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    Registered User ncarr's Avatar
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    I would let her try it. As a middle school teacher I know how cruel kids can be. if she is willing to be responsible and take care of them I think it's worth a shot.

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    DS started wearing glasses in 3rd grade and hated it. Lost and broke A LOT of them.

    He asked for contacts in junior high and after talking to the DR, I agreed. DS was very responsible with them and I attended all the "how to install and maintain them" lessons. Never had any problem with them / him. He had soft contacts that had to be replaced monthly and he always paid for them out of his allowance. Never lost them or kept them in too long. I bought the "meds" for them as most of the time I watched the ads and used coupons.

    In high school, one morning, he accidentally put COLD SORE MEDICINE in his eye ilo his regular lube (my bad - he rarely gets cold sore and I often do). They come in the VERY SAME SIZED BOTTLES! He crossed six lanes of rush hour traffic to catch the city bus to school and when he got there, was violently ill. . . .and scared . . . and in pain.

    Long story short - he's never worn contacts or glasses since. He gets regular check ups and his eye sight is damn near perfect (20/40).

    Let your DD get contacts. Talk to her DR and attend the training so you both know what you're dealing with. DON'T store cold sore medicine in the same bathroom if possible! Sheesh - that was a painful lesson!

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    Registered User never2late's Avatar
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    Both of my DDs have an astigmatism and they both wear contacts. The lenses are little more pricey because they have to be weighted lenses (each time they blink, the contact will spin but then readjusts). I just recently started ordering their lenses through visiondirect.com. They are a whole lot cheaper than through the optometrists office. But you really won't know until you take her just how much it will be. There are disposables lenses (which I have) that you only wear one day and then toss. The lenses my daughters have are meant to be worn about 2 weeks and then get tossed. Contacts have come a long way since I got my first ones 25+ years ago!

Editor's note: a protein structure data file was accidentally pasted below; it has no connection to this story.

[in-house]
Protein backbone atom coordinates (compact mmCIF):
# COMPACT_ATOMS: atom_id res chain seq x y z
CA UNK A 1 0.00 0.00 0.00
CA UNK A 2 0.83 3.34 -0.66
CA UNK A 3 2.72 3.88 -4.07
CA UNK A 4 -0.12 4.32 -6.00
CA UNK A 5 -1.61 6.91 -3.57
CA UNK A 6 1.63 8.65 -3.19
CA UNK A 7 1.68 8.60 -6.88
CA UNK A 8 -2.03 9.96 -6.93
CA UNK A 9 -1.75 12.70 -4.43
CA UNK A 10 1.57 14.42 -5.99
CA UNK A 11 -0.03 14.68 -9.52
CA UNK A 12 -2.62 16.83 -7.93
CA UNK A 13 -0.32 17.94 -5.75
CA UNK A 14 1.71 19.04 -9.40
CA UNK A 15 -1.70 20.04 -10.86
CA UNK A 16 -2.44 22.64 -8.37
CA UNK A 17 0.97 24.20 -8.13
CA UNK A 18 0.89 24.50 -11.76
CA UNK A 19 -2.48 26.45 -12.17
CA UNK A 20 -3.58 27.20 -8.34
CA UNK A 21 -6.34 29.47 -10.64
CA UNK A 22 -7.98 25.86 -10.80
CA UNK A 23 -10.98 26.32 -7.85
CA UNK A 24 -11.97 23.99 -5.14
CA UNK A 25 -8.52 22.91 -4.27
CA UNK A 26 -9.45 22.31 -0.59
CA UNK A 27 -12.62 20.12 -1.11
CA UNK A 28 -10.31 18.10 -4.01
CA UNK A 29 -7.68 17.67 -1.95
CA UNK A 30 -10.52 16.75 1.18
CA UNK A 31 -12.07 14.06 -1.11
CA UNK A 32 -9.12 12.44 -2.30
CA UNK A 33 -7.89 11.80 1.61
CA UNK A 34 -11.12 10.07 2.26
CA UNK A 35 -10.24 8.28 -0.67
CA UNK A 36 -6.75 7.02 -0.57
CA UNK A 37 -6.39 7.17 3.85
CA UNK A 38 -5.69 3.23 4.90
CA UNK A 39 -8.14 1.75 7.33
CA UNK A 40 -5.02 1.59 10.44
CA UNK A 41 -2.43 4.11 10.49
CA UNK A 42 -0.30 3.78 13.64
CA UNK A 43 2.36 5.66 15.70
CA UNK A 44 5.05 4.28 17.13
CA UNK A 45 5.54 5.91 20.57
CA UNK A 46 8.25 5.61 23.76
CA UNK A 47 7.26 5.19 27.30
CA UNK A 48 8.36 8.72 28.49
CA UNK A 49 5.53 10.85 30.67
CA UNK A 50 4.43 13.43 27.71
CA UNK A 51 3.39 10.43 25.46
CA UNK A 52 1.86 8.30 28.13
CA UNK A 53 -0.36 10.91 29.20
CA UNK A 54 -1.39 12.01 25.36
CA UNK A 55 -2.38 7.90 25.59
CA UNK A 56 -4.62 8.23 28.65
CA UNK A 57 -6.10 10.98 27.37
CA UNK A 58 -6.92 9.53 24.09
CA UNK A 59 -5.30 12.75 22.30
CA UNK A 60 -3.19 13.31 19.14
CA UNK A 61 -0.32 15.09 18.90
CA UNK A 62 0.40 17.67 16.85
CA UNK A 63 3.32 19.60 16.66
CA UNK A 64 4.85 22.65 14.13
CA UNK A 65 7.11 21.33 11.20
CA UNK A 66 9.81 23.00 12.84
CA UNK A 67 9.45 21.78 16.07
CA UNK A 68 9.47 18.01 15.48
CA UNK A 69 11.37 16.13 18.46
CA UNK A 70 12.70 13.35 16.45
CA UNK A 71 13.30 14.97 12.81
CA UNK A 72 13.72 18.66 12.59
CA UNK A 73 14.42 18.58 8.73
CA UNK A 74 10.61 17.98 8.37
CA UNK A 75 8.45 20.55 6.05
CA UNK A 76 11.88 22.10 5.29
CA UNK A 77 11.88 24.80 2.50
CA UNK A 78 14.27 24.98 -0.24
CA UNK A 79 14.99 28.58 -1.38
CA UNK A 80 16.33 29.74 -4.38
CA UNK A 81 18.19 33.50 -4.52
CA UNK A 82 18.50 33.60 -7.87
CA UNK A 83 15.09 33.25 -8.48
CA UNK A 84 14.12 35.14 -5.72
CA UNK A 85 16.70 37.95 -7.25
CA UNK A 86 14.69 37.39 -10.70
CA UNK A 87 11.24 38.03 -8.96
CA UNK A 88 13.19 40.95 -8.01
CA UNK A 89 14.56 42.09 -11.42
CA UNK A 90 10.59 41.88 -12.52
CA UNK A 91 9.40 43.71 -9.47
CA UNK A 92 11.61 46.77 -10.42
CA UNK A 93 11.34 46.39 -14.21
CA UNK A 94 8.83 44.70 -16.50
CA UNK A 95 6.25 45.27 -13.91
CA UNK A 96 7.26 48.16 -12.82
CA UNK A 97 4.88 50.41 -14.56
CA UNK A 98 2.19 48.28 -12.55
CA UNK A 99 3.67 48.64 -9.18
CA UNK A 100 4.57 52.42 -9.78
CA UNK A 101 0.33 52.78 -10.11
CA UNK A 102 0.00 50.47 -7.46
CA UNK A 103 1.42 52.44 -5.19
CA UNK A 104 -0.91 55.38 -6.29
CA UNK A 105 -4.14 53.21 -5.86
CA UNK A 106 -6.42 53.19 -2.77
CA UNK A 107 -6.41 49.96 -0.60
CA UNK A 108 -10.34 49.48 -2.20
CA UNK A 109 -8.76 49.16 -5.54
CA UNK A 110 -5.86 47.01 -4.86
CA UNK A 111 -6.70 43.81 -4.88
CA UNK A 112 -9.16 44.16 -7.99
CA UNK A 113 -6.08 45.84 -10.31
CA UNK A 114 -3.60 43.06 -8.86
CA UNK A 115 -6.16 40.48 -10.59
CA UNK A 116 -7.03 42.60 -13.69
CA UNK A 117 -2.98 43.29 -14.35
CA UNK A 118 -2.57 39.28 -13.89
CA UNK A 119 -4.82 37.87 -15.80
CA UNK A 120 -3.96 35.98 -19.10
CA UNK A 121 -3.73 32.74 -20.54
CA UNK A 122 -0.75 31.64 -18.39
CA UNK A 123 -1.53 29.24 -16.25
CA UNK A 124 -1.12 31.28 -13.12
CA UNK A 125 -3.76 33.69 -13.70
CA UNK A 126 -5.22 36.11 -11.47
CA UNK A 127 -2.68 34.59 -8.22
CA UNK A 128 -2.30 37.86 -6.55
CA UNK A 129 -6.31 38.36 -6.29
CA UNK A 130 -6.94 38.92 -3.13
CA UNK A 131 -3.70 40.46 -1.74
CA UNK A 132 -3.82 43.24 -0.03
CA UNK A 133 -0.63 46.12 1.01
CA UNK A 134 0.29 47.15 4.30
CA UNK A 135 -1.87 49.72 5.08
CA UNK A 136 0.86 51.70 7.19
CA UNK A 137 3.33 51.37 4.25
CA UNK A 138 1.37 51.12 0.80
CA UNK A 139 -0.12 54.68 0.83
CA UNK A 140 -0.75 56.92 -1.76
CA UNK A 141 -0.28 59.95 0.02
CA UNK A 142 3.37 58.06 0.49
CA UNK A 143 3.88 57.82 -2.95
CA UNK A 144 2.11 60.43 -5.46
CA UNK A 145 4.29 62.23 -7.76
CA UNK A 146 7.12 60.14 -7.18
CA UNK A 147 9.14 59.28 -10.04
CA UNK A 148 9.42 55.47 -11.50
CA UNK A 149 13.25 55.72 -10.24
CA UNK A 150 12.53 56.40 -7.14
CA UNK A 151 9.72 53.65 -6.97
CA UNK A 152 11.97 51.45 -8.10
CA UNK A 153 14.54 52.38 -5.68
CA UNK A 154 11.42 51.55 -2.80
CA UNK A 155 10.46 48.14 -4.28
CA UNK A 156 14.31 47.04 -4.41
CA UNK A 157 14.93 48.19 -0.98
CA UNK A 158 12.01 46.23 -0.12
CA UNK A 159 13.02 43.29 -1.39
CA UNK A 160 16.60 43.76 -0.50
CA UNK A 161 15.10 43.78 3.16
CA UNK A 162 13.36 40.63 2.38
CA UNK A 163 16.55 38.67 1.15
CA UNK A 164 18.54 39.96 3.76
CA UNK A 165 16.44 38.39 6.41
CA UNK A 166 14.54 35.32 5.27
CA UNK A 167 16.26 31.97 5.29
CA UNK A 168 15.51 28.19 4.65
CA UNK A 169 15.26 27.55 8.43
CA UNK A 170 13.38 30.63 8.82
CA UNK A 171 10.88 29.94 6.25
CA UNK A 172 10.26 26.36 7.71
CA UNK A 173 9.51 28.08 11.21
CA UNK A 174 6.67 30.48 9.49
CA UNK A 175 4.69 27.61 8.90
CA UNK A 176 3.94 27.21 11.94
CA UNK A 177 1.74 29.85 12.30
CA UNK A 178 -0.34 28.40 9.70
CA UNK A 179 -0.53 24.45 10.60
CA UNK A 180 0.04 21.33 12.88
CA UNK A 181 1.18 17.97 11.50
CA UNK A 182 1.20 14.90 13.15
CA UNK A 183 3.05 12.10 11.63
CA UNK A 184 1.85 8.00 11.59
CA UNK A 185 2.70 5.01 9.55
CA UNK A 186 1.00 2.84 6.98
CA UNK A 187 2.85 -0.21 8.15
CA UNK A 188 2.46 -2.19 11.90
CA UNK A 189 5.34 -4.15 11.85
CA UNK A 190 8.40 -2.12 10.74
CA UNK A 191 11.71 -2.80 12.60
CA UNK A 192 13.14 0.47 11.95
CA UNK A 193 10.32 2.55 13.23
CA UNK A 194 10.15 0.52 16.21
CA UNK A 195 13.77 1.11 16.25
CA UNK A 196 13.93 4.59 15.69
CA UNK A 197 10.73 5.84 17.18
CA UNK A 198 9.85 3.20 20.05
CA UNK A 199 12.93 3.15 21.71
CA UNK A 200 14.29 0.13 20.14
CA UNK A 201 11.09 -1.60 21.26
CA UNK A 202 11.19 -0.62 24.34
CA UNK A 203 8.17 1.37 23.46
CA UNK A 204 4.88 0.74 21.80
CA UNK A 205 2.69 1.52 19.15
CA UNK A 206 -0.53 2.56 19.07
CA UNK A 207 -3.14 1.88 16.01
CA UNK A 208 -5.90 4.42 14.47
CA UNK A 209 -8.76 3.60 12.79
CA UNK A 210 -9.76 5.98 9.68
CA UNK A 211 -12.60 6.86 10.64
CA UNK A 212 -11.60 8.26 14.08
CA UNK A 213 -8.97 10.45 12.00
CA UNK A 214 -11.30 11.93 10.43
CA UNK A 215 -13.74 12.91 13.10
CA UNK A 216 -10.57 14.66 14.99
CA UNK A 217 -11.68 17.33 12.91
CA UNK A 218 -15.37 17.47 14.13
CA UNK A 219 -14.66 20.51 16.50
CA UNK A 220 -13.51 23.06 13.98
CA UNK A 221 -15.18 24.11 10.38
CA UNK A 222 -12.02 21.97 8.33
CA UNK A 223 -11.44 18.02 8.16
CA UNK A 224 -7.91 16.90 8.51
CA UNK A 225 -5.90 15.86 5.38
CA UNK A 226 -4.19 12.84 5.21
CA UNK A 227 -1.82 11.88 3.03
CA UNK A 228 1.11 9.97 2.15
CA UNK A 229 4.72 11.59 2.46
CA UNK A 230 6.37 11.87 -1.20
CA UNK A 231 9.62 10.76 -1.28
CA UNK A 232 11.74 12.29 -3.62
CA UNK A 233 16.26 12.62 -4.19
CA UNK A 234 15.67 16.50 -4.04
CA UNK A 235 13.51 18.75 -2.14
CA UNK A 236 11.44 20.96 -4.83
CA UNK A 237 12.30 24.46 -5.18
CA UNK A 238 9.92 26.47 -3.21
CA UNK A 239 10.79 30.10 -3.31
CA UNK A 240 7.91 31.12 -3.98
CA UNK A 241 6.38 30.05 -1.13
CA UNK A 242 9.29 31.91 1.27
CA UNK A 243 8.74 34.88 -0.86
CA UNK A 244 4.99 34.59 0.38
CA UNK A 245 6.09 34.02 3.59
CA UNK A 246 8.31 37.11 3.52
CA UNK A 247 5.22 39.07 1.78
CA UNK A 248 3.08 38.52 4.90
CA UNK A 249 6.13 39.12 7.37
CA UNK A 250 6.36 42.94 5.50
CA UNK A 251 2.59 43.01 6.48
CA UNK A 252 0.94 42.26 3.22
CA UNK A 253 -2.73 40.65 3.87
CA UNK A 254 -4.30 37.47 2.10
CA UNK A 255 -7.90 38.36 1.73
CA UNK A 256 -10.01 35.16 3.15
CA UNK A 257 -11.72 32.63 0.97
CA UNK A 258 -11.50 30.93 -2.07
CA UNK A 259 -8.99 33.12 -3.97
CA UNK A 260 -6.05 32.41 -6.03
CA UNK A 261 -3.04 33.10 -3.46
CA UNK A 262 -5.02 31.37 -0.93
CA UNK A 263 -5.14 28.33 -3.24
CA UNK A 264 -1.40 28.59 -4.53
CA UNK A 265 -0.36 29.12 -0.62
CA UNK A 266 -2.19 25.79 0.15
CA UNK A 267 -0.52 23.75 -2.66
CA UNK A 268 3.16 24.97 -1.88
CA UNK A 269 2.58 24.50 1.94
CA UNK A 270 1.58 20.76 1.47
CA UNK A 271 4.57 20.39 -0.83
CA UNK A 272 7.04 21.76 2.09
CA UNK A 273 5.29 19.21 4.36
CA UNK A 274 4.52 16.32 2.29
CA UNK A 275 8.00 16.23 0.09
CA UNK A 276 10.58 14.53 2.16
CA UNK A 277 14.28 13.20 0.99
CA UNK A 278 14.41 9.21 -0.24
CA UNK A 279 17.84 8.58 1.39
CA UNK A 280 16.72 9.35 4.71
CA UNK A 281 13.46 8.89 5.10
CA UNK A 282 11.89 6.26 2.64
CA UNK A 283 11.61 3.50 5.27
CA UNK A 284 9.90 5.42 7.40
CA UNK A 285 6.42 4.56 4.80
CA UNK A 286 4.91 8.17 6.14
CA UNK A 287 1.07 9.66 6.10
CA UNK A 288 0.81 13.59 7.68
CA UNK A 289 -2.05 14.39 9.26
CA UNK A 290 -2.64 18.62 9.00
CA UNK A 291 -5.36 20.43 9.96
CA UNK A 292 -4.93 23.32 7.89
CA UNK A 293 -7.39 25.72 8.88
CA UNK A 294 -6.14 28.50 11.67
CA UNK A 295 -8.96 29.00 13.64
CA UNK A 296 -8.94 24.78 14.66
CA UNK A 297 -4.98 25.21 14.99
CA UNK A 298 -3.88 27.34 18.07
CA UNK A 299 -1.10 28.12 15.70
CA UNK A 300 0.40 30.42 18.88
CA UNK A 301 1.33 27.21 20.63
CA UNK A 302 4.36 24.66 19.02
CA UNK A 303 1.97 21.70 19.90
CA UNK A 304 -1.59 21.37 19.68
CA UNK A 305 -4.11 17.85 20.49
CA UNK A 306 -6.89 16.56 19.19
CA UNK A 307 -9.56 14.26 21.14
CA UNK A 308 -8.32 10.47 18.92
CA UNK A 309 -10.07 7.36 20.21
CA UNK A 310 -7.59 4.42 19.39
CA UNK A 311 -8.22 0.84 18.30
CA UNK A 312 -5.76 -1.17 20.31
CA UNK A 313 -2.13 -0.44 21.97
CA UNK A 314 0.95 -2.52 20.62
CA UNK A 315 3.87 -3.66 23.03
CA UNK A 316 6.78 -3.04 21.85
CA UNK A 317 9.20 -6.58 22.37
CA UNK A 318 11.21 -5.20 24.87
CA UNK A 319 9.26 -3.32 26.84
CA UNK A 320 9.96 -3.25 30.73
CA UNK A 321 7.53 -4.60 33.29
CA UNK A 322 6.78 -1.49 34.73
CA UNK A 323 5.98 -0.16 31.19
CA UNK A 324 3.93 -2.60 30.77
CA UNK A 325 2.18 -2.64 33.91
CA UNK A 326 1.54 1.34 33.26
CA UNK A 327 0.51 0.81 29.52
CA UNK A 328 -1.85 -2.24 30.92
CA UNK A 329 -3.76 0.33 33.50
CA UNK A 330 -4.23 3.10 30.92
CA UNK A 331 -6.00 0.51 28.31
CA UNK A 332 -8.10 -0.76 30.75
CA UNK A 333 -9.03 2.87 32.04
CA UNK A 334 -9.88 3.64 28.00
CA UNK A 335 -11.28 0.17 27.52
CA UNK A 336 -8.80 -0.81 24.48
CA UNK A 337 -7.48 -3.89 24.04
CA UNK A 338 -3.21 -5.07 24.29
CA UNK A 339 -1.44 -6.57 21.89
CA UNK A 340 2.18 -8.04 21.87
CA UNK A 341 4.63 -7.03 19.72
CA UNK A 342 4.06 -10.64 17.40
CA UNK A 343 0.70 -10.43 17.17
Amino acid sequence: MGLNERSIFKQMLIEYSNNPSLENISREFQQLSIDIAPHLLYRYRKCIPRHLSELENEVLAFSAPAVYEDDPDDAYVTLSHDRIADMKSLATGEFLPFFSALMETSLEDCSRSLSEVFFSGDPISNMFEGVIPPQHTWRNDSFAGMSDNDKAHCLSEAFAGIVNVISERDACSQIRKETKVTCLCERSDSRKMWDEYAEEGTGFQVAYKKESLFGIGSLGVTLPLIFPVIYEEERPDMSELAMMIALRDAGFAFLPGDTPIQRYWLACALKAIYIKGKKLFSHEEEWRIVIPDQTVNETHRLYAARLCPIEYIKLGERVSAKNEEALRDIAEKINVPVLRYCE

I agree by starting out with the trial pair. You can give it a couple of days before you decide whether or not to order. I was the one pushing my youngest DD to get contacts. She was EXTREMELY active in sports and her glasses were constantly laying on the basketball court and needed readjusting at least every other week. I took her to get the contacts, but she had A LOT of trouble getting them in and didn't wear them. About 6 months later, soccer season started and she spent her entire first game pushing her glasses back up her nose. She came home, locked herself in the bathroom for over an hour and came out with her contacts in. She's been wearing them ever since.

    I think if it means that much to her, she may just surprise you at how responsible she can be.

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    Registered User MomToTwoBoys's Avatar
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    Quote Originally Posted by Greebo View Post
    She's 11 and a half. That's old enough for her to start earning her own money.

    So ... if she wants them - why not make her earn them? Then if she loses them, she's lost HER money, and she'll learn a valuable lesson about money and property either way.
    I totally agree with Greebo. Contacts are not frugal by any means, and if she feels she's responsible enough to have them then I would tell her she'd have to find a way to pay for them.

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    Registered User Texasgirl's Avatar
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    Can you ask your eye Dr. about giving her a trial pair to see how she does with them?
    Tell him not the extended wear but a pair that she will have to take out nightly and clean.